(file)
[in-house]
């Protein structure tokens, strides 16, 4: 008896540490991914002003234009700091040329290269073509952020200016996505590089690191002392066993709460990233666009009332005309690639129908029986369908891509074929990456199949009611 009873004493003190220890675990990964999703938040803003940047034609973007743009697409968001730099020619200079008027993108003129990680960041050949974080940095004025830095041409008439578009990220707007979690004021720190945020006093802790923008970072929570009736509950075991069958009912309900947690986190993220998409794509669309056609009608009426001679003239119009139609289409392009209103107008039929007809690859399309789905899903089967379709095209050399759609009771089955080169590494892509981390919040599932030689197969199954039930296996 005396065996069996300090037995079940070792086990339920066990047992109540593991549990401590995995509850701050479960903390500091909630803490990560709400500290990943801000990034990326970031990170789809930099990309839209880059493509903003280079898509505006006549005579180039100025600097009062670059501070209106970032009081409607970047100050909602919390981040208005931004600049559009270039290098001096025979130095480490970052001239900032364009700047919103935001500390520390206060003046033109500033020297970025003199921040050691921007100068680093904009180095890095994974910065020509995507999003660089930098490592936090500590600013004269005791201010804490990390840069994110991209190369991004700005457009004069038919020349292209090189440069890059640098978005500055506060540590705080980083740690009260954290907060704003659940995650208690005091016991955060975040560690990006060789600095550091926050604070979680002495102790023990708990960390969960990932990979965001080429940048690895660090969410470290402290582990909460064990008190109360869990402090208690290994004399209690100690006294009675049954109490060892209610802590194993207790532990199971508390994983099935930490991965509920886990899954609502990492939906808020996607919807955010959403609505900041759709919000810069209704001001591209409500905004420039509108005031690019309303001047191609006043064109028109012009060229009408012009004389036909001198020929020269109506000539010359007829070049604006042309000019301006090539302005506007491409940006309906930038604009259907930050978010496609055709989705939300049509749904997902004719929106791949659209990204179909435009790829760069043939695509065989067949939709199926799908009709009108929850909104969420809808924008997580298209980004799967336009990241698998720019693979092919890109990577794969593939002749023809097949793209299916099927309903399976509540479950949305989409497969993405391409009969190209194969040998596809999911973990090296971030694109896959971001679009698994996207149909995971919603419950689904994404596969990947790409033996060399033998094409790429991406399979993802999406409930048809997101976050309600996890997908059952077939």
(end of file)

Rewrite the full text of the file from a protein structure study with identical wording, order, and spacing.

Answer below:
[in-house]
């Protein structure tokens, strides 16, 4: 008896540490991914002003234009700091040329290269073509952020200016996505590089690191002392066993709460990233666009009332005309690639129908029986369908891509074929990456199949009611 009873004493003190220890675990990964999703938040803003940047034609973007743009697409968001730099020619200079008027993108003129990680960041050949974080940095004025830095041409008439578009990220707007979690004021720190945020006093802790923008970072929570009736509950075991069958009912309900947690986190993220998409794509669309056609009608009426001679003239119009139609289409392009209103107008039929007809690859399309789905899903089967379709095209050399759609009771089955080169590494892509981390919040599932030689197969199954039930296996 005396065996069996300090037995079940070792086990339920066990047992109540593991549990401590995995509850701050479960903390500091909630803490990560709400500290990943801000990034990326970031990170789809930099990309839209880059493509903003280079898509505006006549005579180039100025600097009062670059501070209106970032009081409607970047100050909602919390981040208005931004600049559009270039290098001096025979130095480490970052001239900032364009700047919103935001500390520390206060003046033109500033020297970025003199921040050691921007100068680093904009180095890095994974910065020509995507999003660089930098490592936090500590600013004269005791201010804490990390840069994110991209190369991004700005457009004069038919020349292209090189440069890059640098978005500055506060540590705080980083740690009260954290907060704003659940995650208690005091016991955060975040560690990006060789600095550091926050604070979680002495102790023990708990960390969960990932990979965001080429940048690895660090969410470290402290582990909460064990008190109360869990402090208690290994004399209690100690006294009675049954109490060892209610802590194993207790532990199971508390994983099935930490991965509920886990899954609502990492939906808020996607919807955010959403609505900041759709919000810069209704001001591209409500905004420039509108005031690019309303001047191609006043064109028109012009060229009408012009004389036909001198020929020269109506000539010359007829070049604006042309000019301006090539302005506007491409940006309906930038604009259907930050978010496609055709989705939300049509749904997902004719929106791949659209990204179909435009790829760069043939695509065989067949939709199926799908009709009108929850909104969420809808924008997580298209980004799967336009990241698998720019693979092919890109990577794969593939002749023809097949793209299916099927309903399976509540479950949305989409497969993405391409009969190209194969040998596809999911973990090296971030694109896959971001679009698994996207149909995971919603419950689904994404596969990947790409033996060399033998094409790429991406399979993802999406409930048809997101976050309600996890997908059952077939």